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Great Food Cities Around the World
Few things draw people to a destination like food. The chance to feast on the bold flavours of new nations and experience unique cultures through food is something to relish. With this in mind, we’ve put together a list of great food cities around the world. If you’re a diehard foodie or simply enjoy a good meal, these cities will be a culinary delight to visit.
It’s obvious to have Paris at the top of the list, but the French capital that gave us butter croissants, haute cuisine, and modern food culture deserves its nod. For decades, Paris led the world in the number of Michelin-starred restaurants, and even though Tokyo has overtaken it in recent years, Paris still has plenty of high-end restaurants, like Mokonuts and Septime, that’ll make sure you have a once-in-a-lifetime dining experience during your time in the city. However, you don’t have to be into haute cuisine to take advantage of Paris’ food culture. You’ll find plenty of exceptional food experiences in the more-modest bistros and cafes throughout the city.
Whether you’re wandering around the Place Victor Hugo or jostling alongside other travellers in the narrow streets of the Latin Quarter on your France vacation, you’ll find bakeries abounding with crusty French bread and butter croissants, creperies dishing out chocolate crepes, and all manner of international restaurants showcasing different national cuisines, but all sharing the French dedication to good eating. From the cheese to the bread to the velvety red wines, you can’t go wrong with food in Paris. If you’re looking for a great restaurant that flies under the radar, try out Le Petit Retro just south of the Place Victor Hugo. It has great food and a classical atmosphere without any of the fuss you’ll find at Michelin-starred joints.
You could pick a lot of Italian cities for this list, but few have the same romantic allure as Florence. As well, it’s hard to compare to Tuscan cuisine, which thrives off fresh ingredients, the subtle flavours of olive oil, and traditions handed down over generations. The market of San Lorenzo is ground zero for chefs and foodies alike. There, you’ll find vendors selling cured meats, local cheeses, and Tuscan staples like aged balsamic vinegar and extra virgin olive oil.
Even if you don’t opt for an organized tour on your Italy vacation, you’ll find a lot of spots in Florence that’ll satisfy your food cravings. The city has an abundance of enotecas, which are restaurants that are all about pairing Italian wines with specific dishes. You should spend at least one evening at an enoteca sampling incredible Tuscan reds while feasting on Florentine steak and other local specialties. Also, don’t forget the gelato. Florence has some of the best gelato in Italy and nothing satisfies better than a sweet gelato after a savoury Tuscan meal.
In the past 10 years, Tokyo has outpaced Paris as the de-facto “best food city in the world.” It has rapidly accrued Michelin stars just as it’s become one of the most popular cities on the planet. It’s easy to see why travellers, and foodies in particular, are so drawn to Tokyo on a trip to Japan. It simply has it all. From world-class sushi bars to upscale ventures by the world’s most popular chefs to rowdy izakaya serving up the ultimate bar food to ramen shops that feed the nation’s hungry workers (while conjuring up mouth-watering flavours to boot), Tokyo showcases the many wonders of Japanese cuisine.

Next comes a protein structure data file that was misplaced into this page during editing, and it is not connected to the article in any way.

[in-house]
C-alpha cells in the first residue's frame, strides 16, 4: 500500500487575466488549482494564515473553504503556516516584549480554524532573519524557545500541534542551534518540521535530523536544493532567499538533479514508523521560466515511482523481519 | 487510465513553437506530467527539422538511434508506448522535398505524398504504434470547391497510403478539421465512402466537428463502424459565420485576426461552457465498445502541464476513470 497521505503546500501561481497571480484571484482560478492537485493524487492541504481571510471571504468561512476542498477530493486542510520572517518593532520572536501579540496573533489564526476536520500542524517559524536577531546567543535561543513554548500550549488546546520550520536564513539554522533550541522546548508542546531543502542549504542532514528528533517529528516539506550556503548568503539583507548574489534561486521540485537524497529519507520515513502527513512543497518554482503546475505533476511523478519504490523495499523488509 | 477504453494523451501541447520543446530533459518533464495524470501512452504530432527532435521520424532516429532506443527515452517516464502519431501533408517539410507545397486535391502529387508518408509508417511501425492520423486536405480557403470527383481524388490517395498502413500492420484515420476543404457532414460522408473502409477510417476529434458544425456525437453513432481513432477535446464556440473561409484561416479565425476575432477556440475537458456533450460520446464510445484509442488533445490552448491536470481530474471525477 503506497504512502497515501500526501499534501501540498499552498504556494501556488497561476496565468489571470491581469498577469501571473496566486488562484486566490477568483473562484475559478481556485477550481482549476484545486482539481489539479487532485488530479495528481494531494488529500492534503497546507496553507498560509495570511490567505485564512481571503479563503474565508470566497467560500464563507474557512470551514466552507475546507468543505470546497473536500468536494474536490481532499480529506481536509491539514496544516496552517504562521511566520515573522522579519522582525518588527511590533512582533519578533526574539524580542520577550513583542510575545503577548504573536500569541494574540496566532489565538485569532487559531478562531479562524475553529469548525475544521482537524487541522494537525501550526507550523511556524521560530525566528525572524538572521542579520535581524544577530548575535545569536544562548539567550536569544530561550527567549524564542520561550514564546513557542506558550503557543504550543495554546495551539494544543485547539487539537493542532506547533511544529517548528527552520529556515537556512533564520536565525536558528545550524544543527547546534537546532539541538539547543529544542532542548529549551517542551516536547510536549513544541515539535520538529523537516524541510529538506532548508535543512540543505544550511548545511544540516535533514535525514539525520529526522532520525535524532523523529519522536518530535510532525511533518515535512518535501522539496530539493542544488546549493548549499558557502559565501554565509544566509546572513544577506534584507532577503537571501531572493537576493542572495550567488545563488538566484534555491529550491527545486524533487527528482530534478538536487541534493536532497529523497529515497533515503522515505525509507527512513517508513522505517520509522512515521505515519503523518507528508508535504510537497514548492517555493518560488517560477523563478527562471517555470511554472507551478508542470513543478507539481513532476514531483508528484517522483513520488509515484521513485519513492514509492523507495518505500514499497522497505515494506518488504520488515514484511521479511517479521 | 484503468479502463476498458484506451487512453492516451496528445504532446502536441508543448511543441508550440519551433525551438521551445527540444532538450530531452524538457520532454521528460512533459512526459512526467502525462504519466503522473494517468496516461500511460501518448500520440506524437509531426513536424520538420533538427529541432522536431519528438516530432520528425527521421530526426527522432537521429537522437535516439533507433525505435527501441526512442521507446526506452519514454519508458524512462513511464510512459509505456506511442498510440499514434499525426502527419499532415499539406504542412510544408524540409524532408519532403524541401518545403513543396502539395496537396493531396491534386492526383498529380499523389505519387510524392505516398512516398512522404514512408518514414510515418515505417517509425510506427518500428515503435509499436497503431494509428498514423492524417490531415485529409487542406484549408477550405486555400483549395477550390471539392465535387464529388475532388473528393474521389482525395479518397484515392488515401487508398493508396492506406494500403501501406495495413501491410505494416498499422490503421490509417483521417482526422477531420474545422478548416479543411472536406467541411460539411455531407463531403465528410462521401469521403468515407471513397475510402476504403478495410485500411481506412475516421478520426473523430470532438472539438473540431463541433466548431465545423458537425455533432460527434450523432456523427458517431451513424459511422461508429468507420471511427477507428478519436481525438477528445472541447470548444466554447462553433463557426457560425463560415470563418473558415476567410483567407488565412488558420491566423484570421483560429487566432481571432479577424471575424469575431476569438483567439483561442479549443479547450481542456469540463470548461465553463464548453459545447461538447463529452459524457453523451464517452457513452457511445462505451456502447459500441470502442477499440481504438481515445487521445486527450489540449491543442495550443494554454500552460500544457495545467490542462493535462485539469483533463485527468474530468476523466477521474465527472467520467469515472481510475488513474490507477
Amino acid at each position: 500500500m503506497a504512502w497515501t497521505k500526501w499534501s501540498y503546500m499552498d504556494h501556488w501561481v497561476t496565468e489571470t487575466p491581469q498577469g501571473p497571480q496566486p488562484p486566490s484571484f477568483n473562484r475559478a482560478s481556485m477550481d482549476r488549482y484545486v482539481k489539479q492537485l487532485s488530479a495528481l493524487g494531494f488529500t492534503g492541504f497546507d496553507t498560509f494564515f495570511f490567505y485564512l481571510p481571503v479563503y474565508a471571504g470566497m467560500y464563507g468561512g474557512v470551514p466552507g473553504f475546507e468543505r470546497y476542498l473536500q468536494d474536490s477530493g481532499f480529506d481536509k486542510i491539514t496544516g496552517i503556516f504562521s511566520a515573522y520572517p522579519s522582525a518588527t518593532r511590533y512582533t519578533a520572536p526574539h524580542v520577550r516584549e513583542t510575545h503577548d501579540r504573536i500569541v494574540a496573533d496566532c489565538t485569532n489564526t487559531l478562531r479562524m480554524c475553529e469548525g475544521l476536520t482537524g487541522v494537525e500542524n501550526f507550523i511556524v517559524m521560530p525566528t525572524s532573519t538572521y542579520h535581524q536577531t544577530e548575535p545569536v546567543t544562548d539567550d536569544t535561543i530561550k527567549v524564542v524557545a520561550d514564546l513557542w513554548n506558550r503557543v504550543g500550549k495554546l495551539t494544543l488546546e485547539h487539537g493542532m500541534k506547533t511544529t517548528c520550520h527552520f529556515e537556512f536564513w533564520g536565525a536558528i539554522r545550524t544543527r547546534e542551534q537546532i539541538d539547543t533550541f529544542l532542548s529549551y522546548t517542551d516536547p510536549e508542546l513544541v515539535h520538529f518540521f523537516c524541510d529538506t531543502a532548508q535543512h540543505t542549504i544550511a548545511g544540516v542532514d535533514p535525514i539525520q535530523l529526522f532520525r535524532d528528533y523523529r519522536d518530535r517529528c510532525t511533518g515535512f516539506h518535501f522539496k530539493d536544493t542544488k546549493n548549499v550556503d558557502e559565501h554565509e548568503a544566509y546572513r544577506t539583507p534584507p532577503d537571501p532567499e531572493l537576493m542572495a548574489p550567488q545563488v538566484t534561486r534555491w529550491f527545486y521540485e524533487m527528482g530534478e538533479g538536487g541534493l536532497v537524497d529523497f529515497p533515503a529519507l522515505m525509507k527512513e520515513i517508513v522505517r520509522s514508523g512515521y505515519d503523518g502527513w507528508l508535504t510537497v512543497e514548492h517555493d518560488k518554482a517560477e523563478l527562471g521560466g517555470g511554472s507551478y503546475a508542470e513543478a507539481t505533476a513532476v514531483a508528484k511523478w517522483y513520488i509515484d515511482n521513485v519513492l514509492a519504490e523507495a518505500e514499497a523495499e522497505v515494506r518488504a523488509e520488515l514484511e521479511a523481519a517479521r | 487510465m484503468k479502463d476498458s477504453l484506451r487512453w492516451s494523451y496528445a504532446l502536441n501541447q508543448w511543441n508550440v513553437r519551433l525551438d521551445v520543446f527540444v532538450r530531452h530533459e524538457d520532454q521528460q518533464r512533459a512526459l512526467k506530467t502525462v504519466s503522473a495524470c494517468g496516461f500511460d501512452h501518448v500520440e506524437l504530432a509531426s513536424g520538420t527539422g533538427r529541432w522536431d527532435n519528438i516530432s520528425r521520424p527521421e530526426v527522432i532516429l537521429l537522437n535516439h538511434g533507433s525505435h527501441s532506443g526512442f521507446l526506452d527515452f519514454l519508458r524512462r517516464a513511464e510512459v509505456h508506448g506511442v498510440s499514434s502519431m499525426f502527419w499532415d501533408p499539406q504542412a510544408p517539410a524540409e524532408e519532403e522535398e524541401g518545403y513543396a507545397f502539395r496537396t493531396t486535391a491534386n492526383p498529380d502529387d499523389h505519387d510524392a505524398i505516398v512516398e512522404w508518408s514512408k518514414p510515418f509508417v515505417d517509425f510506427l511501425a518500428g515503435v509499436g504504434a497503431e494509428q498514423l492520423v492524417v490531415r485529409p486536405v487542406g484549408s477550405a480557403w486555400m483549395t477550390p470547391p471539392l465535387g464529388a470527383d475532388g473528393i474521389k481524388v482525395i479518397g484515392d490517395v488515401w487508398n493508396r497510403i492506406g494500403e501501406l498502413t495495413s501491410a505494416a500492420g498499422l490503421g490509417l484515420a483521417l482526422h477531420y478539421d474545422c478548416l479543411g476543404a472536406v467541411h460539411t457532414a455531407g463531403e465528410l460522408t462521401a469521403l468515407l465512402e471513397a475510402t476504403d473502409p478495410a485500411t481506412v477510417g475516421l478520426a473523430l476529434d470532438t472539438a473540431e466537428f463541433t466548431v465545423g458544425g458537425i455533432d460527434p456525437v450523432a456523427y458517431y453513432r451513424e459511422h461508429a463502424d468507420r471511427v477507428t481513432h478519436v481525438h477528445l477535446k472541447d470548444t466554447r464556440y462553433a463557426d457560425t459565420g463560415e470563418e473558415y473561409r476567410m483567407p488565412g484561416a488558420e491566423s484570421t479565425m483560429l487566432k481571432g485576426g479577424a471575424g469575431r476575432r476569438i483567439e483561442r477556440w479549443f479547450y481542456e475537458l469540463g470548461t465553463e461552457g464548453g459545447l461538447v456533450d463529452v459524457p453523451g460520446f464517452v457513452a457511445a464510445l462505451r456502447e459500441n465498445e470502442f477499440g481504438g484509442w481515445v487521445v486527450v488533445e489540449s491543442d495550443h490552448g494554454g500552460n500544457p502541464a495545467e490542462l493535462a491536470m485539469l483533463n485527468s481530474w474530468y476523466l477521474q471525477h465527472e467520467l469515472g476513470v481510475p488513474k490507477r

If you’re curious about where the fish for your favourite sushi comes from, head to the Tsukiji Fish Market, where food vendors sell the choicest cuts of sushi-grade tuna and other seafood delights. If you’re a real diehard, you can wake up at 2am and get in line to see the tuna auction, which happens every early morning. Even if you’d prefer a bit more sleep, you’ll still find a lot of interesting things in the Tsukiji Fish Market. As well, the market is surrounded by all manner of sushi shops and small stores selling goods from inside, so you’ll find some of the best sushi lunches in Tokyo a few blocks from where wholesalers hack away at frozen slabs of tuna.
The rest of the city isn’t lacking great restaurants either. You’ll find incredible sushi joints around most corners, and even the top floors of popular department stores boast restaurants that would be the envy of other cities in the world. Also, while in Tokyo, don’t forget to eat the nation’s most popular food: ramen. You can find standing-room-only ramen bars in train stations, or head to more trendy joints like Kikanbo – which whips up an exceptional spicy miso ramen – to taste the heights of this Chinese-influenced noodle dish. You could fill your entire vacation with nothing but restaurants and not even scratch the surface of the city’s food scene. That’s just how much good food it has to boast of.
Eating Your Way Through a Trip to Japan
You won’t find better street food anywhere in the world than in Bangkok. The Thai capital and most popular city in the world is a haven for food vendors who cook up incredible curries, noodles, and soups for hungry Thais and travellers alike on their Thailand vacation. The mecca for Bangkok’s street food scene is in Chinatown (Yaowarat), where street food vendors line the narrow corridors and have hungry patrons who flock to their stalls each day to feast on delicious meals like tom yum goong soup and pad thai. You’ll also find great stalls near the popular backpacking street of Khao San Road, as well as around the Chatuchak Market area.